Much of Eliminator was recorded at 124bpm, the tempo that considered perfect for dance music by the band’s associate Linden Hudson. An aspiring songwriter, former DJ and – at the time – drummer Frank Beard’s house-sitter, Hudson’s involvement in the recording of the album would come back to haunt them. Despite assisting Gibbons with the pre-production and developing of the material that would end up on both El Loco and Eliminator, his contribution wasn’t credited when either record was released. Not surprisingly, with Eliminator registering such a hit, Hudson sued the band. The case was settled in 1986, awarding $600,000 to Hudson and crediting him the copyright to just one of the record’s eleven songs, Thug.

I’ve written before about whether the approach – and marketing – of Eliminator can be deemed as the band ‘selling out’. When you consider the poor sales of El Loco, it doesn’t actually seem probable that the band were chasing sales by continuing to experiment with technology that was alien to them. Then you see the glossy MTV videos of this era of ZZ Top, and it’s difficult not to judge them on such a 180° change in direction.

Thankfully, the band appears to have left that era well and truly behind them. Over the last couple of decades, they’ve performed yet another u-turn, back in the direction they were originally heading. 2012’s La Futura showed the band returning to the swampy blues of their youth, but complimented by the songwriting maturity that they perfected over their MTV years. Thumbs up, and hitch-hiking thumb out, for this direction of ZZ Top.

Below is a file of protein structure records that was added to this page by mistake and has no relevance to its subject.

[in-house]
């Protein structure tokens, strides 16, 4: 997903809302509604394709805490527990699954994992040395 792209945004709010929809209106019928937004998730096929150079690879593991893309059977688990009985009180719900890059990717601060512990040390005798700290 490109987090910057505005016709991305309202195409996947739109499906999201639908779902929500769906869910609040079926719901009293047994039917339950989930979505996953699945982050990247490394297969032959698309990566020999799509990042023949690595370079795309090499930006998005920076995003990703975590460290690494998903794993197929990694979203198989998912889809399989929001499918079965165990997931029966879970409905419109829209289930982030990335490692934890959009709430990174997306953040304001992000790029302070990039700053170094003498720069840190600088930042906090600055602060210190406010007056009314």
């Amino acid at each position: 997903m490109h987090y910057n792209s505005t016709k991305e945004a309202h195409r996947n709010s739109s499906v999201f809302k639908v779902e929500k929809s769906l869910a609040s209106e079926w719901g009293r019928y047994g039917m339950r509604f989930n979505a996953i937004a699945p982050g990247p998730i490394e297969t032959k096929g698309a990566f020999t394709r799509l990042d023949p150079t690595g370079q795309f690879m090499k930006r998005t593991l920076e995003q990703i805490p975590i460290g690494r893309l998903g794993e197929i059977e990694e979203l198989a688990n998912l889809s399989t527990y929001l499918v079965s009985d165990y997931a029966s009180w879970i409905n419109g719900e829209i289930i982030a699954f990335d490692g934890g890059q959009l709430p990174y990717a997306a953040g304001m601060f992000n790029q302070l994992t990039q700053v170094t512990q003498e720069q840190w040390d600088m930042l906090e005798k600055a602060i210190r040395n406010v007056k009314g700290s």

Hit: Gimme All Your Lovin’

Hidden Gem: I Need You Tonight

Rocks In The Attic #111: ZZ Top – ‘Degüello’ (1979)

Rocks In The Attic #111: ZZ Top - ‘Degüello’ (1979)ZZ Top’s first album after their beard-growing hiatus is a gem. I guess this is where that clean production sound on blues albums of the 80s (eg. Stevie Ray Vaughan) started. On Degüello, it’s very noticeable that the band sound very different to their earlier albums. The guitar tone is very clean, and both the bass and drums sound clearer, with more separation than on their five earlier albums.

It’s more of a transition album really – bridging the gap between their earlier, dusty, swamp blues, to the more electronic – and contemporary  – work on their 80s album. The album after this, El Loco, would hint further towards the New Wave sound they would employ to great success on Eliminator.

During the sessions for this album, a couple of songs required a horn section. Instead of doing what most bands would do, and employing a group of studio musicians, they recorded the horn parts themselves, calling themselves The Lone Wolf Horns. A photo of the trio as the horn section on the album’s inner sleeve shows Billy Gibbons and Dusty Hill showing off their new chest-length beards, standing next to Frank Beard displaying a decent bit of facial growth himself, putting the dampener on that oft-recycled fact that he’s always the clean-shaven one.

Hit: Cheap Sunglasses

Hidden Gem: I Thank You